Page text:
Backtracking, Re-opening Lines of Communication to Restore Business Confidence

Thankfully, this young but buoyant democracy seems to have responded with a sense of urgency to this moment of crisis. Just four days after his decision to remove Nene, Zuma and other members of the governing African National Congress (ANC) backtracked on this decision by naming Pravin Gordhan, a former finance minister, as the replacement to Nene. Mr. Gordhan is well respected by investors and has a reputation for fiscal conservatism. More importantly, several chief executive officers I met during the trip mentioned that after years of broken communications between the government and business leaders, conversations have resumed and the outcome of those communications seems to be quite constructive. It appears the brief moment of political crisis experienced in early December acted as a spark to bring South Africans together and work toward a common goal. More importantly, meetings with Treasury suggest that there is a credible plan in place to bring expenditures down, with freezes being instituted on hirings of non-essential government employees. This should help bring down the amount of government spending over time. A more constructive system of communication between businesses and government should act as a starting place for better business confidence, which over time will result in business leaders feeling a greater level of conviction to build new factories, expand production and hire additional workers. This would in turn restore South Africa's growth potential toward a level more commensurate with the long-term potential of this country.

HIV Epidemic

Additionally, South Africa has made great strides toward combating the HIV epidemic. AVERT, a charity organization focused on heightening AIDS awareness, estimates that 6.3 million of South Africa's 54 million people are living with the HIV virus. Sadly, this accounts for more than 19% of the adult population in the country. However, after years of denying the epidemic, the government has taken a much more proactive approach towards the disease, which AVERT estimates that South Africa now invests more than $1 billion annually on antiretroviral therapy (ART), making it the largest treatment program globally. Age expectancy for South Africans remains pitifully low, with South Africans born in 2013 expected to live on average to 56.7 years. This number is down from 62 in the early 1990s, quite the opposite of the trend seen in developed economies, where average age expectancy is rising. However, the progress made over the last few years has driven the age expectancy up from a low of 51.6 in 2006. Many economists argue that the high rate of AIDS mortality has caused efficiency in the economy to decline, as the disease creates a disincentive to affected workers looking to educate and prepare themselves for more productive jobs. Containment of the HIV epidemic is crucial to South Africa's future, as it is likely to result in more skilled, better prepared and educated workers, who can drive greater efficiencies in the economy. Indeed, according to a joint-study by Boston University, Brown University, and the University of Witwatersrand in Johannesburg, "South African patients who remain on ART experience large and sustained benefits in their general well-being, ability to go about their normal lives, and employment for up to at least the first five years after treatment initiation. Through their effect on productivity and employment, the gains to individual patients will translate into social and economic development gains for societies as a whole."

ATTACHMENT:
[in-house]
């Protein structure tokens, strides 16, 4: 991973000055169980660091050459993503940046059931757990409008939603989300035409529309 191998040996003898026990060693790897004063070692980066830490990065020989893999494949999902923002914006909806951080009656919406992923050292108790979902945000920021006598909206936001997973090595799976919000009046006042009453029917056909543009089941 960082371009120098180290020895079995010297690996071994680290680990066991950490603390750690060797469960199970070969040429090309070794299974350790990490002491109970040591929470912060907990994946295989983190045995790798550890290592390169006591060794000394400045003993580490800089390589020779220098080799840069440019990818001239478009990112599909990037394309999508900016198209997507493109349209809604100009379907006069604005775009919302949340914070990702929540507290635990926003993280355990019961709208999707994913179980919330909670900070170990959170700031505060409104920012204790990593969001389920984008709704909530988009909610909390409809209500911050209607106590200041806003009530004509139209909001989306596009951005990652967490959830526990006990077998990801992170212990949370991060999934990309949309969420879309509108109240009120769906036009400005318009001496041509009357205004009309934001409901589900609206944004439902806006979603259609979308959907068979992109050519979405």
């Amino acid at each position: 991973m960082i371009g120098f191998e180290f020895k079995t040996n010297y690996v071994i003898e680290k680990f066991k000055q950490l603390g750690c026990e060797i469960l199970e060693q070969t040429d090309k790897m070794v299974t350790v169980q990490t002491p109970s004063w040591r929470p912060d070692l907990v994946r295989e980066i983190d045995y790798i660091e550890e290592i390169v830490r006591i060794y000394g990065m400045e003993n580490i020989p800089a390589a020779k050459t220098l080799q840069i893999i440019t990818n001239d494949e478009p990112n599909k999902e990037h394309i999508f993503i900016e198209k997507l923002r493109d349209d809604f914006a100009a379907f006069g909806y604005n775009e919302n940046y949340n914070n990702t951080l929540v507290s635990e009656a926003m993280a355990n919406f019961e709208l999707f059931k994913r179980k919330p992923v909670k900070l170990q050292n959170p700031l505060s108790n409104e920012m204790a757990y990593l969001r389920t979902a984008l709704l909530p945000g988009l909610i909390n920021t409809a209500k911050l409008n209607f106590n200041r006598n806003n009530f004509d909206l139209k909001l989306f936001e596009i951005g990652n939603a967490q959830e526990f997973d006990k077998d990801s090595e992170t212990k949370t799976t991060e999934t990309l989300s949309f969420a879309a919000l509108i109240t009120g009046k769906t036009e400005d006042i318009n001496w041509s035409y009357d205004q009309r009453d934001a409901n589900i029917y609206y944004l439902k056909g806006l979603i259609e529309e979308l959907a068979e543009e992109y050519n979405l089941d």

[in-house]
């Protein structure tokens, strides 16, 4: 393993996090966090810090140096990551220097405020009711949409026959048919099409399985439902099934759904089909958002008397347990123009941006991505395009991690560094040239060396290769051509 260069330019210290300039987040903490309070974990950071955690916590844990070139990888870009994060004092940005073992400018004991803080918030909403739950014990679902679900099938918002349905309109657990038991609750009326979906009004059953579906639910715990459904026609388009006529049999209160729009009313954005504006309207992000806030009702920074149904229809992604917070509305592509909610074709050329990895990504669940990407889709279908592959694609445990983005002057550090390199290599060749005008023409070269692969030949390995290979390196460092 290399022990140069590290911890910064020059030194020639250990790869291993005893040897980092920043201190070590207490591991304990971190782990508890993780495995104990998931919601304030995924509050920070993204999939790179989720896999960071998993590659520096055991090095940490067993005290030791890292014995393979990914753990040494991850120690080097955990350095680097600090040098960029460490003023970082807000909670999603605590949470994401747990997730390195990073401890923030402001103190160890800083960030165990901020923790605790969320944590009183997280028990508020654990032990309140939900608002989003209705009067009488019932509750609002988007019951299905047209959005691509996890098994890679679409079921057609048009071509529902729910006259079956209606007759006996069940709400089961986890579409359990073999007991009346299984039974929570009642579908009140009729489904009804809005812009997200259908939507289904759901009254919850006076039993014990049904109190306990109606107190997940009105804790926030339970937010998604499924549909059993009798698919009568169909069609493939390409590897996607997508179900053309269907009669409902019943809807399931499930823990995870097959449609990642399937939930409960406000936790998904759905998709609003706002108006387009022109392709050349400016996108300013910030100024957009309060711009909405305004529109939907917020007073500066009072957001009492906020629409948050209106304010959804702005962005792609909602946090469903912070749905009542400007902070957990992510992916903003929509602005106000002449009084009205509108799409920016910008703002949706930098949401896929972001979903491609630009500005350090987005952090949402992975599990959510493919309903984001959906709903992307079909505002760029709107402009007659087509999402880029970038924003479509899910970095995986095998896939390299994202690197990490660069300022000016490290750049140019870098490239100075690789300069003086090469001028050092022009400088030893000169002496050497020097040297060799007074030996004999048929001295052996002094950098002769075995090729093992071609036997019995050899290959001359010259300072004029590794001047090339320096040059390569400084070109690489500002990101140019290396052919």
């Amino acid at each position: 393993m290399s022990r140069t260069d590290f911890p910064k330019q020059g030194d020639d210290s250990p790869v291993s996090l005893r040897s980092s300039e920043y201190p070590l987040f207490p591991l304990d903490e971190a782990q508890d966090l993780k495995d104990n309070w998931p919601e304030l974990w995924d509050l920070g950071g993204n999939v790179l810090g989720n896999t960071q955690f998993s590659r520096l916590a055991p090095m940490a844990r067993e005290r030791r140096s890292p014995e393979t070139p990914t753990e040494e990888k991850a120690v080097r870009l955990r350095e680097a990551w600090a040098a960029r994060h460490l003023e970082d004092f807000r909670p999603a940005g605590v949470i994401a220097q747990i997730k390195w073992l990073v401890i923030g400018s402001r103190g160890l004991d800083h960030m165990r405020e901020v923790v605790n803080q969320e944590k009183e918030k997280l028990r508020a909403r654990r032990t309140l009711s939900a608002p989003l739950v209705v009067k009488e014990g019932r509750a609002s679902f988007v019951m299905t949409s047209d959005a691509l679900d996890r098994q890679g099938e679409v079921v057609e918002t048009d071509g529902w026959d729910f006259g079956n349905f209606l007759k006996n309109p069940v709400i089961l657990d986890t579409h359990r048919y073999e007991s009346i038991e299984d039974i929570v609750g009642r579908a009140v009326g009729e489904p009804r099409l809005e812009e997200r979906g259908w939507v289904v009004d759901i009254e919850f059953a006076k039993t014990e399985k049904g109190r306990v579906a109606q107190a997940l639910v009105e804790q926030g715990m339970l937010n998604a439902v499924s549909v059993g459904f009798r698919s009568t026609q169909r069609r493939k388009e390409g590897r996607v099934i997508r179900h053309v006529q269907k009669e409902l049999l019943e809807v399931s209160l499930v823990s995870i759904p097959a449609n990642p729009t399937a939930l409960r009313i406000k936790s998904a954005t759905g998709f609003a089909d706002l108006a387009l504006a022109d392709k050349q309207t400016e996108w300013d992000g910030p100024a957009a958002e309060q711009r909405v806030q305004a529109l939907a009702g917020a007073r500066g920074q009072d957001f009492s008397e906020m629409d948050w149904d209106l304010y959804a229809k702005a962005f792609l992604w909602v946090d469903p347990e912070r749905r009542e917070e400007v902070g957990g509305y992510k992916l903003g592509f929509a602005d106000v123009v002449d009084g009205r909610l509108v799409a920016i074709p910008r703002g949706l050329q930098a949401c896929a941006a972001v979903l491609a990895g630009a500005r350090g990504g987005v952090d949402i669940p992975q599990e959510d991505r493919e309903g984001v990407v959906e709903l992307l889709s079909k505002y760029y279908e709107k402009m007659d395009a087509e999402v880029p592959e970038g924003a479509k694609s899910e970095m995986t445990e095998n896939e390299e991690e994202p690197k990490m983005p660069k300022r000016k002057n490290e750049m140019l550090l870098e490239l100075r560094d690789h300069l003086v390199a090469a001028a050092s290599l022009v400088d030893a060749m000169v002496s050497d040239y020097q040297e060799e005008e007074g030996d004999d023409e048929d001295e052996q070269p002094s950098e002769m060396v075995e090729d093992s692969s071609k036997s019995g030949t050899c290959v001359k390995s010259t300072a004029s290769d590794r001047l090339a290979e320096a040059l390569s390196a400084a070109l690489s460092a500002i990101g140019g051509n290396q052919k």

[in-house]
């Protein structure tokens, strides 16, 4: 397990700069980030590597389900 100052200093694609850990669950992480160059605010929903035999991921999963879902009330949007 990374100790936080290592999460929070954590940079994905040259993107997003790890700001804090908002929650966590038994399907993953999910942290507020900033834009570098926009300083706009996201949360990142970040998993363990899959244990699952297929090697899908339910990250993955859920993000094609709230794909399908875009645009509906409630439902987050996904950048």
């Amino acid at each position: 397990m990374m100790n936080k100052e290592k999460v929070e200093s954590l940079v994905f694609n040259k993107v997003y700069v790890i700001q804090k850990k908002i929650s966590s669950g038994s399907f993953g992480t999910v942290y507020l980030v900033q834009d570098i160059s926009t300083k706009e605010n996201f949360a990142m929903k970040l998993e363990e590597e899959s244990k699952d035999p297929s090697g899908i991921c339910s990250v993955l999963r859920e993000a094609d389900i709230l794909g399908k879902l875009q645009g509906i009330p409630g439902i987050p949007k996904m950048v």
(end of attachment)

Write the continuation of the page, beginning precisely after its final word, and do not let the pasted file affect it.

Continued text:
Putting It All Together

Overall, South Africa remains a country of great challenges but greater opportunities. Having met with a plethora of South African corporates over the last week, it is evident that South Africa's management teams are world class, and far superior to the quality of managements we encounter in many other emerging markets. South Africa remains a natural hub to the rest of Africa, and is ideally positioned to participate in the long-term development of the continent (even if the near-term outlook for the region is challenged by lower commodity prices). South African companies are expanding into the region in a measured but consistent fashion and are likely to reap the benefits over the medium to long term. In a world where negative sentiment has become the norm it is quite easy to get caught up in the near-term challenges faced by several of the economies in which we invest. However, the long-term promise for many of these emerging economies remains quite robust, and long-term investors are likely to benefit from significant growth opportunities available for companies in these markets.